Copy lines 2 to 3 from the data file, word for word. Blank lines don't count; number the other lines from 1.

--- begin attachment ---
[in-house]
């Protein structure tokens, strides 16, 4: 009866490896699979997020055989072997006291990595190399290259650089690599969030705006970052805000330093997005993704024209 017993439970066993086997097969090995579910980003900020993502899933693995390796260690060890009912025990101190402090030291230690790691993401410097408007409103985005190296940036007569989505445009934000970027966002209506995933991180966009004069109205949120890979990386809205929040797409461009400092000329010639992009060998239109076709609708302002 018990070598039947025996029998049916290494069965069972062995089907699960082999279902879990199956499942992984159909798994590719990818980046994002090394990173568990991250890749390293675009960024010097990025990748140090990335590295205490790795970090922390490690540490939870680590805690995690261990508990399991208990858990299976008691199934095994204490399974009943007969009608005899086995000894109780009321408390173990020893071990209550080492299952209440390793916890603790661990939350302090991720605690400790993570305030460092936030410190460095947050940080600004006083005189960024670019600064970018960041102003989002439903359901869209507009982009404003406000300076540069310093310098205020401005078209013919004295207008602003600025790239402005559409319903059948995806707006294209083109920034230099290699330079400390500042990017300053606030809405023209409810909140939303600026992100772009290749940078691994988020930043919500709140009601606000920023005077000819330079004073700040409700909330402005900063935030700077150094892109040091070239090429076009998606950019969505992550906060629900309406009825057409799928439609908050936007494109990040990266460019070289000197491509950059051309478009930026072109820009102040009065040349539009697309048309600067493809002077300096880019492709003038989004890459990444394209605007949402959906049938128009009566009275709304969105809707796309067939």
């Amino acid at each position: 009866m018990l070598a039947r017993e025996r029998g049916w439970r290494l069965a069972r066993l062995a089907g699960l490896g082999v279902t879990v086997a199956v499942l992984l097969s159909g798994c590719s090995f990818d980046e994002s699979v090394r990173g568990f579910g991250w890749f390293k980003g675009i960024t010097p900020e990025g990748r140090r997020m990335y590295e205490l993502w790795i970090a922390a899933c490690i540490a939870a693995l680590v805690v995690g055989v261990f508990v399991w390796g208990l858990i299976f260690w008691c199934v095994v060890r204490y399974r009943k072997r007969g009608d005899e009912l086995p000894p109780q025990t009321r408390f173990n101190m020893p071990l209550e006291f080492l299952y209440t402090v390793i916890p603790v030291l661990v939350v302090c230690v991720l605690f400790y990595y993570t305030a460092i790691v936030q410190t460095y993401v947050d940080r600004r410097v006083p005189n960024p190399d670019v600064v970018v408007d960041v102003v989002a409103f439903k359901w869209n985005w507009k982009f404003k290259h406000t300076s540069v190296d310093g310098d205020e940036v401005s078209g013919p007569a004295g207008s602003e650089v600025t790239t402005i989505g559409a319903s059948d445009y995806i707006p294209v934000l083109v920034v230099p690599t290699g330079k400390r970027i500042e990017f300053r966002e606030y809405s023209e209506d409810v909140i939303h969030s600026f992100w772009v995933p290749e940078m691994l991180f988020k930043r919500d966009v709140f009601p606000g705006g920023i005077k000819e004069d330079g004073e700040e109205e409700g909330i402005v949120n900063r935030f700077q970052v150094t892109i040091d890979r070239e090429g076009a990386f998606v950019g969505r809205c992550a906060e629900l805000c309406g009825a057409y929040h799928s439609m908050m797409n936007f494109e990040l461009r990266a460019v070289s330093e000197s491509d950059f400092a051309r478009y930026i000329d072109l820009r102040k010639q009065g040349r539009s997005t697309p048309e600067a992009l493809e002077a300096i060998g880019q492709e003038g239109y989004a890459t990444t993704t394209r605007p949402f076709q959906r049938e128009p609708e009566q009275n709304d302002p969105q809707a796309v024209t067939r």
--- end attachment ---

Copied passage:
């Protein structure tokens, strides 16, 4: 009866490896699979997020055989072997006291990595190399290259650089690599969030705006970052805000330093997005993704024209 017993439970066993086997097969090995579910980003900020993502899933693995390796260690060890009912025990101190402090030291230690790691993401410097408007409103985005190296940036007569989505445009934000970027966002209506995933991180966009004069109205949120890979990386809205929040797409461009400092000329010639992009060998239109076709609708302002 018990070598039947025996029998049916290494069965069972062995089907699960082999279902879990199956499942992984159909798994590719990818980046994002090394990173568990991250890749390293675009960024010097990025990748140090990335590295205490790795970090922390490690540490939870680590805690995690261990508990399991208990858990299976008691199934095994204490399974009943007969009608005899086995000894109780009321408390173990020893071990209550080492299952209440390793916890603790661990939350302090991720605690400790993570305030460092936030410190460095947050940080600004006083005189960024670019600064970018960041102003989002439903359901869209507009982009404003406000300076540069310093310098205020401005078209013919004295207008602003600025790239402005559409319903059948995806707006294209083109920034230099290699330079400390500042990017300053606030809405023209409810909140939303600026992100772009290749940078691994988020930043919500709140009601606000920023005077000819330079004073700040409700909330402005900063935030700077150094892109040091070239090429076009998606950019969505992550906060629900309406009825057409799928439609908050936007494109990040990266460019070289000197491509950059051309478009930026072109820009102040009065040349539009697309048309600067493809002077300096880019492709003038989004890459990444394209605007949402959906049938128009009566009275709304969105809707796309067939």
């Amino acid at each position: 009866m018990l070598a039947r017993e025996r029998g049916w439970r290494l069965a069972r066993l062995a089907g699960l490896g082999v279902t879990v086997a199956v499942l992984l097969s159909g798994c590719s090995f990818d980046e994002s699979v090394r990173g568990f579910g991250w890749f390293k980003g675009i960024t010097p900020e990025g990748r140090r997020m990335y590295e205490l993502w790795i970090a922390a899933c490690i540490a939870a693995l680590v805690v995690g055989v261990f508990v399991w390796g208990l858990i299976f260690w008691c199934v095994v060890r204490y399974r009943k072997r007969g009608d005899e009912l086995p000894p109780q025990t009321r408390f173990n101190m020893p071990l209550e006291f080492l299952y209440t402090v390793i916890p603790v030291l661990v939350v302090c230690v991720l605690f400790y990595y993570t305030a460092i790691v936030q410190t460095y993401v947050d940080r600004r410097v006083p005189n960024p190399d670019v600064v970018v408007d960041v102003v989002a409103f439903k359901w869209n985005w507009k982009f404003k290259h406000t300076s540069v190296d310093g310098d205020e940036v401005s078209g013919p007569a004295g207008s602003e650089v600025t790239t402005i989505g559409a319903s059948d445009y995806i707006p294209v934000l083109v920034v230099p690599t290699g330079k400390r970027i500042e990017f300053r966002e606030y809405s023209e209506d409810v909140i939303h969030s600026f992100w772009v995933p290749e940078m691994l991180f988020k930043r919500d966009v709140f009601p606000g705006g920023i005077k000819e004069d330079g004073e700040e109205e409700g909330i402005v949120n900063r935030f700077q970052v150094t892109i040091d890979r070239e090429g076009a990386f998606v950019g969505r809205c992550a906060e629900l805000c309406g009825a057409y929040h799928s439609m908050m797409n936007f494109e990040l461009r990266a460019v070289s330093e000197s491509d950059f400092a051309r478009y930026i000329d072109l820009r102040k010639q009065g040349r539009s997005t697309p048309e600067a992009l493809e002077a300096i060998g880019q492709e003038g239109y989004a890459t990444t993704t394209r605007p949402f076709q959906r049938e128009p609708e009566q009275n709304d302002p969105q809707a796309v024209t067939r």